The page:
One Health in practice: using Integrated Bite Case Management to increase detection of rabid animals in Tanzania

Lushasi, K. et al. (2020) One Health in practice: using Integrated Bite Case Management to increase detection of rabid animals in Tanzania. Frontiers in Public Health, 8, 13. (doi: 10.3389/fpubh.2020.00013) (PMID:32117850) (PMCID:PMC7034360)

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Rabies is a neglected zoonotic disease that causes an estimated 59,000 human deaths worldwide annually, mostly in Africa and Asia. A target of zero human deaths from dog-mediated rabies has been set for 2030, and large-scale control programs are now advocated. However, in most low-income endemic countries surveillance to guide rabies control is weak and few cases of rabies are recorded. There is an urgent need to enhance surveillance to improve timely case detection and inform rabies control and prevention, by operationalizing a “One Health” approach. Here we present data from a study piloting Integrated Bite Case Management (IBCM) to support intersectoral collaboration between health and veterinary workers in Tanzania. We trained government staff to implement IBCM, comprising risk assessments of bite patients by health workers, investigations by livestock field officers to diagnose rabid animals, and use of a mobile phone application to support integration. IBCM was introduced across 20 districts in four regions of Tanzania and results reported after 1 year of implementation. Numbers of bite patient presentations to health facilities varied across regions, but following the introduction of IBCM reporting of bite patients at high-risk for rabies more than doubled in all regions. Over 800 high-risk investigations were carried out, with 49% assessed as probable dog rabies cases on the basis of clinical signs, animal outcome, and rapid diagnostic testing. The status of a further 20% of biting animals could not be determined but rabies could not be ruled out. Livestock field officers reported that use of rapid diagnostic tests (RDTs) were useful for confirming rabies occurrence. Overall, our study provides further evidence that IBCM is a practical approach that can improve rabies detection in endemic countries, and be used to monitor the impact of mass dog vaccinations, including potential to verify rabies freedom. However, the main challenges to implementation are limited training of health workers in rabies, perceived burden of real-time recording and limited resources for livestock field officers to undertake investigations. Nonetheless, IBCM dramatically improved case detection and communication between sectors and we recommend further implementation research to establish best practice and applicability to other settings.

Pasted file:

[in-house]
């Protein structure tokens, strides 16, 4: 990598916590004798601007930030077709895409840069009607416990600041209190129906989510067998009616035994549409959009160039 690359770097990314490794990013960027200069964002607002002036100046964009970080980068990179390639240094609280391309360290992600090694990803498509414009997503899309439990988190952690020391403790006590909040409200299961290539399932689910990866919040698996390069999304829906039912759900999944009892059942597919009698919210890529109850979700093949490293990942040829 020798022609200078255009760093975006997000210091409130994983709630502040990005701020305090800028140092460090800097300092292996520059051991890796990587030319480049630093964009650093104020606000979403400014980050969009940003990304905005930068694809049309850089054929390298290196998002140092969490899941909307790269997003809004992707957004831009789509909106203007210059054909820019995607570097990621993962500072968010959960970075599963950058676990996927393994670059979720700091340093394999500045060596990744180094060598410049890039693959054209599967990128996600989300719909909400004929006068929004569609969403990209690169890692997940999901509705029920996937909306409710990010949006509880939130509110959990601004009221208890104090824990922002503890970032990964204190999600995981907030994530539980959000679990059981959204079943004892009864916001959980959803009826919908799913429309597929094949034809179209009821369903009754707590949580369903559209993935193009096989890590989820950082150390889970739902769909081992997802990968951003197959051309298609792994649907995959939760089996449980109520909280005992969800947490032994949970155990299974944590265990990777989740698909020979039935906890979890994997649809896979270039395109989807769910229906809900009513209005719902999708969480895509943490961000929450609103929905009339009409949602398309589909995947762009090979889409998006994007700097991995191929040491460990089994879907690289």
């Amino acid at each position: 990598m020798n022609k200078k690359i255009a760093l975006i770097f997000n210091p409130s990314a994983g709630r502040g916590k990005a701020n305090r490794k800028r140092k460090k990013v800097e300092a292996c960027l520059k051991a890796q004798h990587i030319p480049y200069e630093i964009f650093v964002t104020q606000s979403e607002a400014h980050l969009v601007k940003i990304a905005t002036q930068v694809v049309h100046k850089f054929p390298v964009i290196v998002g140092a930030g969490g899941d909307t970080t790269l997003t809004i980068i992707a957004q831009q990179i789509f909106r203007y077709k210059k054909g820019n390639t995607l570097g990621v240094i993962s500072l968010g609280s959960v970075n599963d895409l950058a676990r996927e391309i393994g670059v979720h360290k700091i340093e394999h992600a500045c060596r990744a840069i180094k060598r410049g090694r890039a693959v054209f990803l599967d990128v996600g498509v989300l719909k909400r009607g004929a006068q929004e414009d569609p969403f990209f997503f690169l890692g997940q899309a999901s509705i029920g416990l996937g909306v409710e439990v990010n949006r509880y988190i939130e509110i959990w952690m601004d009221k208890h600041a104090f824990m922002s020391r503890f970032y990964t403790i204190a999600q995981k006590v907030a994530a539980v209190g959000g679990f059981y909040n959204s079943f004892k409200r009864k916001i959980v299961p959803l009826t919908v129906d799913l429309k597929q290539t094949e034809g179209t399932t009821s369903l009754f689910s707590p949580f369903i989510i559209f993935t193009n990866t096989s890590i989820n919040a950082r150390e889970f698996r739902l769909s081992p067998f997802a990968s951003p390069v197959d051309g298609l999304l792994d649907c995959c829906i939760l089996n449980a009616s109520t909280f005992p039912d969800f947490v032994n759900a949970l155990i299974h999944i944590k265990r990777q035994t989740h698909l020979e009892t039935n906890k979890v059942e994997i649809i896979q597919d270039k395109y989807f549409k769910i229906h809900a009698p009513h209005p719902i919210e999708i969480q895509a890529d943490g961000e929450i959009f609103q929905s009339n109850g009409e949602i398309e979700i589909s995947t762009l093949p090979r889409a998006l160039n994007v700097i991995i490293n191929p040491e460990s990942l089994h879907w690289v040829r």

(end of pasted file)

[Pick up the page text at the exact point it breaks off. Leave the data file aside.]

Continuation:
Item Type:Articles
Glasgow Author(s) Enlighten ID:Lankester, Dr Felix and Haydon, Professor Daniel and Hampson, Professor Katie and Steenson, Miss Rachel and changalucha, Mr joel and Mpolya, Dr Emmanuel and Lushasi, Mr Kennedy and Govella, Dr Nicodem
Authors: Lushasi, K., Steenson, R., Bernard, J., Changalucha, J. J., Govella, N. J., Haydon, D. T., Hoffu, H., Lankester, F., Magoti, F., Mpolya, E. A., Mtema, Z., Nonga, H., and Hampson, K.
College/School:College of Medical Veterinary and Life Sciences > School of Biodiversity, One Health & Veterinary Medicine
Journal Name:Frontiers in Public Health
Publisher:Frontiers Media
ISSN (Online):2296-2565
Copyright Holders:Copyright © 2020 The Authors
First Published:First published in Frontiers in Public Health 8:13
Publisher Policy:Reproduced under a Creative Commons License

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Project CodeAward NoProject NamePrincipal InvestigatorFunder's NameFunder RefLead Dept
301620The Science of Rabies EliminationKatie HampsonWellcome Trust (WELLCOTR)207569/Z/17/ZInstitute of Biodiversity, Animal Health and Comparative Medicine